Blood plasma is a straw coloured liquid component of blood that normally holds the blood cells in whole blood in suspension, this makes plasma the extracellular matrix of blood cells. It makes up about 55% of the total blood volume. It is the fluid part of extracellular fluid. It is mostly water, and contains dissolved proteins, clotting factors, hormones, carbon dioxide, Plasma serves as the protein reserve of the human body. It plays a role in an intravascular osmotic effect that keeps electrolytes in balanced form and protects the body from infection. Blood plasma is prepared by spinning a tube of fresh blood containing an anticoagulant in a centrifuge until the blood fall to the bottom of the tube. The blood plasma is poured or drawn off, Blood plasma has a density of approximately 1025 kg/m3, or 1.025 g/ml. Blood serum is blood plasma without clotting factors, in other words, plasmapheresis is a medical therapy that involves blood plasma extraction and reintegration. Fresh frozen plasma is on the WHO Model List of Essential Medicines, Blood plasma volume may be expanded by or drained to extravascular fluid when there are changes in Starling forces across capillary walls.
For example, when blood pressure drops in circulatory shock, Starling forces drive fluid into the interstitium, standing still for a prolonged period will cause an increase in transcapillary hydrostatic pressure. As a result, approximately 12% of blood plasma volume will cross into the extravascular compartment and this causes an increase in hematocrit, serum total protein, blood viscosity and, as a result of increased concentration of coagulation factors, it causes orthostatic hypercoagulability. The use of plasma as a substitute for whole blood and for transfusion purposes was proposed in March 1918, in the correspondence columns of the British Medical Journal. Dried plasmas in powder or strips of material format were developed, prior to the United States involvement in the war, liquid plasma and whole blood were used. The Blood for Britain program during the early 1940s was quite successful based on Charles Drews contribution, a large project began in August 1940 to collect blood in New York City hospitals for the export of plasma to Britain.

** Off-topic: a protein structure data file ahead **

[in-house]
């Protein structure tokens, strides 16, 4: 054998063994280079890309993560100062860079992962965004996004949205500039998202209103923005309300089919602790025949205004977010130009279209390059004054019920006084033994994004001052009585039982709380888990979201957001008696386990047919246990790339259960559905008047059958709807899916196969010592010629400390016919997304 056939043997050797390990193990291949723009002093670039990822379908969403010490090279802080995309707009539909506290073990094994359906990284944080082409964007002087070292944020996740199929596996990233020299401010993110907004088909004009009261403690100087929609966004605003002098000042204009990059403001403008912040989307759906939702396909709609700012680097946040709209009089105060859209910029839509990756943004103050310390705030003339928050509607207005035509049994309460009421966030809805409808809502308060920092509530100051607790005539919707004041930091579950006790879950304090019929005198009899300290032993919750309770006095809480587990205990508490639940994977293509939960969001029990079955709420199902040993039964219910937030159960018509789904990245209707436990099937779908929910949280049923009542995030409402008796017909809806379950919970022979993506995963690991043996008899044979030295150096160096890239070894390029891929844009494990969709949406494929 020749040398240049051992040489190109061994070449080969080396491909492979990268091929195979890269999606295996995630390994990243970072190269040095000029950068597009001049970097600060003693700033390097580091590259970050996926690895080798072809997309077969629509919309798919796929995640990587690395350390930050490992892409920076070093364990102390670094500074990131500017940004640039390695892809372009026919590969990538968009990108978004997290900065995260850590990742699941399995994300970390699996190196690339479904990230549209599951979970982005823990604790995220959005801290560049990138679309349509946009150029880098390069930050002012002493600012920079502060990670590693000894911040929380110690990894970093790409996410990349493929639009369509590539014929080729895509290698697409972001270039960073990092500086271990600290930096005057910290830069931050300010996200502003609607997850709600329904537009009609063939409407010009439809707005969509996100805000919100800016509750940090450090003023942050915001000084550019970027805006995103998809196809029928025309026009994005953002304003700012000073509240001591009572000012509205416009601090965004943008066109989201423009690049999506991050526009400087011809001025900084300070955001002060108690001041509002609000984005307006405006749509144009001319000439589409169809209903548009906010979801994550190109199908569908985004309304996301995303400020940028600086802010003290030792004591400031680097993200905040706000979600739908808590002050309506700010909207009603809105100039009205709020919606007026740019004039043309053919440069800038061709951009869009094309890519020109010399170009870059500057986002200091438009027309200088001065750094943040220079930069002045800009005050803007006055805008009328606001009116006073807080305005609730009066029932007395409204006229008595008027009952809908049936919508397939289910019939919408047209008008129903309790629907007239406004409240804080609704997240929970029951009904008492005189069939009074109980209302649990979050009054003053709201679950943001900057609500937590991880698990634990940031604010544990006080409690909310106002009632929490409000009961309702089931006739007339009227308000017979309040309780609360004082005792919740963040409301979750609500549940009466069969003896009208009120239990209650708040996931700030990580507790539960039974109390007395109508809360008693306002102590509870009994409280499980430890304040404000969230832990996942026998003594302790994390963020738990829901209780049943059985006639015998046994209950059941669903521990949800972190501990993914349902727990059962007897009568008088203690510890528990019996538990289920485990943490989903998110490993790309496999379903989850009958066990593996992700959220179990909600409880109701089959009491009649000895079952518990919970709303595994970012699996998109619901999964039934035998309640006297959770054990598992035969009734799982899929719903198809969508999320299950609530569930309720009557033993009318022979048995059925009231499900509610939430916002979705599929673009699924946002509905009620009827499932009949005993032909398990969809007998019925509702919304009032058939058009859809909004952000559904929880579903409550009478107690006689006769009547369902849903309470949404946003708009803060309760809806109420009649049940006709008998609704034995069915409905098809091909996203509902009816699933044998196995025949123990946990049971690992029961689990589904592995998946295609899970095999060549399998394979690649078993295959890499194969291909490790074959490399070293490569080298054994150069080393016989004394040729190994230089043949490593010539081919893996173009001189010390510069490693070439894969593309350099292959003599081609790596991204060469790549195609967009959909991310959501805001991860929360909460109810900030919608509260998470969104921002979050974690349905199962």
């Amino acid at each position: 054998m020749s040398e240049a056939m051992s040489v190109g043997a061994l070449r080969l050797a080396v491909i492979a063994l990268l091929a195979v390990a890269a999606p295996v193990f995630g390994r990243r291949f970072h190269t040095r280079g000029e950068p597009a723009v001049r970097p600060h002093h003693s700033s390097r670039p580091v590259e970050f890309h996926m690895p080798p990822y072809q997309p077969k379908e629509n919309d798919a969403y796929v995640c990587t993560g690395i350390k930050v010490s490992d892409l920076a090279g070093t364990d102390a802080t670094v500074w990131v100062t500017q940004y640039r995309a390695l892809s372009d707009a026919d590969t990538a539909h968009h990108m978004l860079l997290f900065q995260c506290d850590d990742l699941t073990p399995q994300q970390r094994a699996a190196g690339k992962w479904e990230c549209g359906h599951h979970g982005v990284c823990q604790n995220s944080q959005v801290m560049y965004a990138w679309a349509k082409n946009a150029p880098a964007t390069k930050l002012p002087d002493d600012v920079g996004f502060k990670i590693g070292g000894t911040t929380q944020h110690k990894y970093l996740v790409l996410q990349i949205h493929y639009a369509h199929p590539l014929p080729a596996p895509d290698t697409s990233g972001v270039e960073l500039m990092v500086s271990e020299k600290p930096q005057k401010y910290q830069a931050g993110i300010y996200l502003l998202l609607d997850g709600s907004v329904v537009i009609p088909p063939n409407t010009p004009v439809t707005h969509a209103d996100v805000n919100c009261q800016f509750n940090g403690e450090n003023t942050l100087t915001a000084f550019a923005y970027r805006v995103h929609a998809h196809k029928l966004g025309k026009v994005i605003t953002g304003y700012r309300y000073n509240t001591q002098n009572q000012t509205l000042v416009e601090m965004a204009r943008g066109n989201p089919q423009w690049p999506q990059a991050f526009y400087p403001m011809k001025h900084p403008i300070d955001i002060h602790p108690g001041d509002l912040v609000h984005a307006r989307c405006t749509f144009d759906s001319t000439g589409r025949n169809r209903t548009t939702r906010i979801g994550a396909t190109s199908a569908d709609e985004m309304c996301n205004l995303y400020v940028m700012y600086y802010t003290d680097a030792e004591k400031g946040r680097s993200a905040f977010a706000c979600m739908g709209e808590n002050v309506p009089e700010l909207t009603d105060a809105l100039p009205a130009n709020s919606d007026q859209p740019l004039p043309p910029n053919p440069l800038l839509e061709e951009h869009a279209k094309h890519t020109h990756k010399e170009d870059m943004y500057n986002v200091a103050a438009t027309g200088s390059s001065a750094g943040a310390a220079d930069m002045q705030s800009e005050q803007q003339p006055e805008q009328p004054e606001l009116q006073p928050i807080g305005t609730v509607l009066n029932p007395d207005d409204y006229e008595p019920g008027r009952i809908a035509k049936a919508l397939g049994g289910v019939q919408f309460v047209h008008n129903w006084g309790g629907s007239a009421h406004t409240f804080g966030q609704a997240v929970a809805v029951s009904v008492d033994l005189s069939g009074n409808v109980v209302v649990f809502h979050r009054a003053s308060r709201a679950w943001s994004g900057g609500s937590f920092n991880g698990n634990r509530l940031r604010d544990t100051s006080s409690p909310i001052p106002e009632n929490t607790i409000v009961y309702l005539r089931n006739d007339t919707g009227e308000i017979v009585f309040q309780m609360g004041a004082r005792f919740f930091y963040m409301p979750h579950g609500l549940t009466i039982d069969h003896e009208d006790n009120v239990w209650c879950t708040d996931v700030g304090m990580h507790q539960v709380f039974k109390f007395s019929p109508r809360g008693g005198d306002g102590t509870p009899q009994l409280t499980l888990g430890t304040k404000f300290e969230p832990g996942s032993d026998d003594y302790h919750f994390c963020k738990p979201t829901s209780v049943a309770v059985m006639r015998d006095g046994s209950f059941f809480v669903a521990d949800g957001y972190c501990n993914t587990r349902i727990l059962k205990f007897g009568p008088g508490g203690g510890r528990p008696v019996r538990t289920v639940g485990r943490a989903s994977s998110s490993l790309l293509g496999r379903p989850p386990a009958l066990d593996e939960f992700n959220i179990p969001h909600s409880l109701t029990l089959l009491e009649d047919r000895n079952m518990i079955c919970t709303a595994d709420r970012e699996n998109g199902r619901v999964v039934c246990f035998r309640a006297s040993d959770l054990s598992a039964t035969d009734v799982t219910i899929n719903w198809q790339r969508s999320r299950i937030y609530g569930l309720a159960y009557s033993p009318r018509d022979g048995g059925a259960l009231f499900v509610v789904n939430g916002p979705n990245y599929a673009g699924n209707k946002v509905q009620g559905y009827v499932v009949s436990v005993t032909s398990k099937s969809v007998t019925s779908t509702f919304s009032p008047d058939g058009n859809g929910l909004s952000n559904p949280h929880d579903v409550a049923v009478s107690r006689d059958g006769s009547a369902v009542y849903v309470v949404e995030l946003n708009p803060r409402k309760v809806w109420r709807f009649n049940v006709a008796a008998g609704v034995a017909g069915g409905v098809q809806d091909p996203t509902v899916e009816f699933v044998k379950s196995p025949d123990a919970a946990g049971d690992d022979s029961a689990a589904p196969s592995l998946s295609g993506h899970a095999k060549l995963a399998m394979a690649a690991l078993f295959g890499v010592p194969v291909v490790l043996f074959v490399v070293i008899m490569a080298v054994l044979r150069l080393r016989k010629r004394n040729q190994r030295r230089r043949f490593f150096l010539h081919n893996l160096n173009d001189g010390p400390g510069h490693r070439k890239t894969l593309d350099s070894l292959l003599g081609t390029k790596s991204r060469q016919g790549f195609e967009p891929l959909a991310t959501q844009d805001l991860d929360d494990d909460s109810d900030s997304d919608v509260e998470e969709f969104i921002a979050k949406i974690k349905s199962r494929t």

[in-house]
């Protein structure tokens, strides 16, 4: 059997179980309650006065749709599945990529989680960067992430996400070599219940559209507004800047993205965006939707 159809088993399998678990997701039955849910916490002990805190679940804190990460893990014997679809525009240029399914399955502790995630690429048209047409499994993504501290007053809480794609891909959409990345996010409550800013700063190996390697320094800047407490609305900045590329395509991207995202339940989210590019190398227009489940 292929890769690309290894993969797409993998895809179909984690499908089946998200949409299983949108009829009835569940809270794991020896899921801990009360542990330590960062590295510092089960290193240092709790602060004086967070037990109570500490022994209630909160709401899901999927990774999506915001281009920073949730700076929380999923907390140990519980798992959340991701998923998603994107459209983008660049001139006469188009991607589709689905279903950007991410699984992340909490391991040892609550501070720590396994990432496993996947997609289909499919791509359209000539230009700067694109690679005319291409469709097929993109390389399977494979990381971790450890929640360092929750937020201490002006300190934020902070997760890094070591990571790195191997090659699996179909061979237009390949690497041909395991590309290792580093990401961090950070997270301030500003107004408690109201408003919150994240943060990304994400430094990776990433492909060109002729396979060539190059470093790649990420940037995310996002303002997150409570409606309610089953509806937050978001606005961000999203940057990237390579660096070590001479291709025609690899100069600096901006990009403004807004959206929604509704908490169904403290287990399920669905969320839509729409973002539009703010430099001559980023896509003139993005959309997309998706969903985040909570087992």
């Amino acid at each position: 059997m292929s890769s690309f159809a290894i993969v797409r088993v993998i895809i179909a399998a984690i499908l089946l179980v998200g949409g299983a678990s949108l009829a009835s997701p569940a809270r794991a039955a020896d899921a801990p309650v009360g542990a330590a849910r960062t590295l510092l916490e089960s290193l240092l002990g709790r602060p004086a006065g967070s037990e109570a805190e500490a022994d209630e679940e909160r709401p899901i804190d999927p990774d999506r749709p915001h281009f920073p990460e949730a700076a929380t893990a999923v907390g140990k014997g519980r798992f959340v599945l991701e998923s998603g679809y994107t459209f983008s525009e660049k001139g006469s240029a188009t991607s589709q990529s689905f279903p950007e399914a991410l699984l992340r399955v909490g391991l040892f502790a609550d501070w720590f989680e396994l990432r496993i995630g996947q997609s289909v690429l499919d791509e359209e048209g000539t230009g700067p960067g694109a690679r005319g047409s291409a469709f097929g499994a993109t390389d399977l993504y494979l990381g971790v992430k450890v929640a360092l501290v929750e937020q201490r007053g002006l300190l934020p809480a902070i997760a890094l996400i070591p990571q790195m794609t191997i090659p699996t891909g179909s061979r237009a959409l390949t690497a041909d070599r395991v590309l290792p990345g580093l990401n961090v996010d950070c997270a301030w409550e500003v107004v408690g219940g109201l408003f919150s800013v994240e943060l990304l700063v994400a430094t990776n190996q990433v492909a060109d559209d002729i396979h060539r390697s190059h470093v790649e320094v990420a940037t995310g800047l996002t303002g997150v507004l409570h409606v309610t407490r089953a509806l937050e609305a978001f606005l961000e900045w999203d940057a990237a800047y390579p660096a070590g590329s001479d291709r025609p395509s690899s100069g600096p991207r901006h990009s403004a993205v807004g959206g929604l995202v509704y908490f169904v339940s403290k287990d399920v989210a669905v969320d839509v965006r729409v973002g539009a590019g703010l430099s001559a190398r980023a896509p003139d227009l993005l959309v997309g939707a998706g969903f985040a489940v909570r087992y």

Drew was appointed supervisor of the Plasma for Britain project. His notable contribution at this time was to transform the test tube methods of many blood researchers into the first successful mass production techniques. Nonetheless, the decision was made to develop a dried plasma package for the forces as it would reduce breakage and make the transportation, packaging. The resulting dried plasma package came in two tin cans containing 400 cc bottles, one bottle contained enough distilled water to reconstitute the dried plasma contained within the other bottle
Tail flick test